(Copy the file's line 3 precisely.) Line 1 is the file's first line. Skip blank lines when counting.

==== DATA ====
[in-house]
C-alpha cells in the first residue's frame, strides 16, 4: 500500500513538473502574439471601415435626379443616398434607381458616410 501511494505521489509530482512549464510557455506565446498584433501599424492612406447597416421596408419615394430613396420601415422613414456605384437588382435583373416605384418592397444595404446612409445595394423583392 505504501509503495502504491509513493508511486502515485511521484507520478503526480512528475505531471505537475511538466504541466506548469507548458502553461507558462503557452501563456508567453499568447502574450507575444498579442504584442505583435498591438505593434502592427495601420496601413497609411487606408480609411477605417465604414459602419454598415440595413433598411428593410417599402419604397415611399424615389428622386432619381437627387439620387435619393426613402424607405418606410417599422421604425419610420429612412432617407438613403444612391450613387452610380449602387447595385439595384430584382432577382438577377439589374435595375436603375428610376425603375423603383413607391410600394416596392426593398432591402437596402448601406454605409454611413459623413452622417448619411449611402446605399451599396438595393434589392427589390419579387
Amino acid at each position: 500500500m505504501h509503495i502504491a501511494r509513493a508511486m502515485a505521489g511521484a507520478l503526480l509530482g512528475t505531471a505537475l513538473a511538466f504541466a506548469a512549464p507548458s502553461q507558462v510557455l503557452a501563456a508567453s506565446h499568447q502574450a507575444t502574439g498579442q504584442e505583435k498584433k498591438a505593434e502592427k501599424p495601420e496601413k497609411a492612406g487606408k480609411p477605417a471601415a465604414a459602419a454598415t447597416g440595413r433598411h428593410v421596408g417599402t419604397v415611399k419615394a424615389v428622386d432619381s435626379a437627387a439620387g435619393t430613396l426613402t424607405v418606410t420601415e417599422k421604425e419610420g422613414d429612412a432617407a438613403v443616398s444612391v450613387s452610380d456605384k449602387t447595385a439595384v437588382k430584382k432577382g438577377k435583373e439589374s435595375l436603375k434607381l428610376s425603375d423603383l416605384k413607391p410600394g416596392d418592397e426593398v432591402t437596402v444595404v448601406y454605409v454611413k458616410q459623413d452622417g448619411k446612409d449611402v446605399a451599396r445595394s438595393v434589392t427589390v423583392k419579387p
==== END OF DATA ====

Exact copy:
Amino acid at each position: 500500500m505504501h509503495i502504491a501511494r509513493a508511486m502515485a505521489g511521484a507520478l503526480l509530482g512528475t505531471a505537475l513538473a511538466f504541466a506548469a512549464p507548458s502553461q507558462v510557455l503557452a501563456a508567453s506565446h499568447q502574450a507575444t502574439g498579442q504584442e505583435k498584433k498591438a505593434e502592427k501599424p495601420e496601413k497609411a492612406g487606408k480609411p477605417a471601415a465604414a459602419a454598415t447597416g440595413r433598411h428593410v421596408g417599402t419604397v415611399k419615394a424615389v428622386d432619381s435626379a437627387a439620387g435619393t430613396l426613402t424607405v418606410t420601415e417599422k421604425e419610420g422613414d429612412a432617407a438613403v443616398s444612391v450613387s452610380d456605384k449602387t447595385a439595384v437588382k430584382k432577382g438577377k435583373e439589374s435595375l436603375k434607381l428610376s425603375d423603383l416605384k413607391p410600394g416596392d418592397e426593398v432591402t437596402v444595404v448601406y454605409v454611413k458616410q459623413d452622417g448619411k446612409d449611402v446605399a451599396r445595394s438595393v434589392t427589390v423583392k419579387p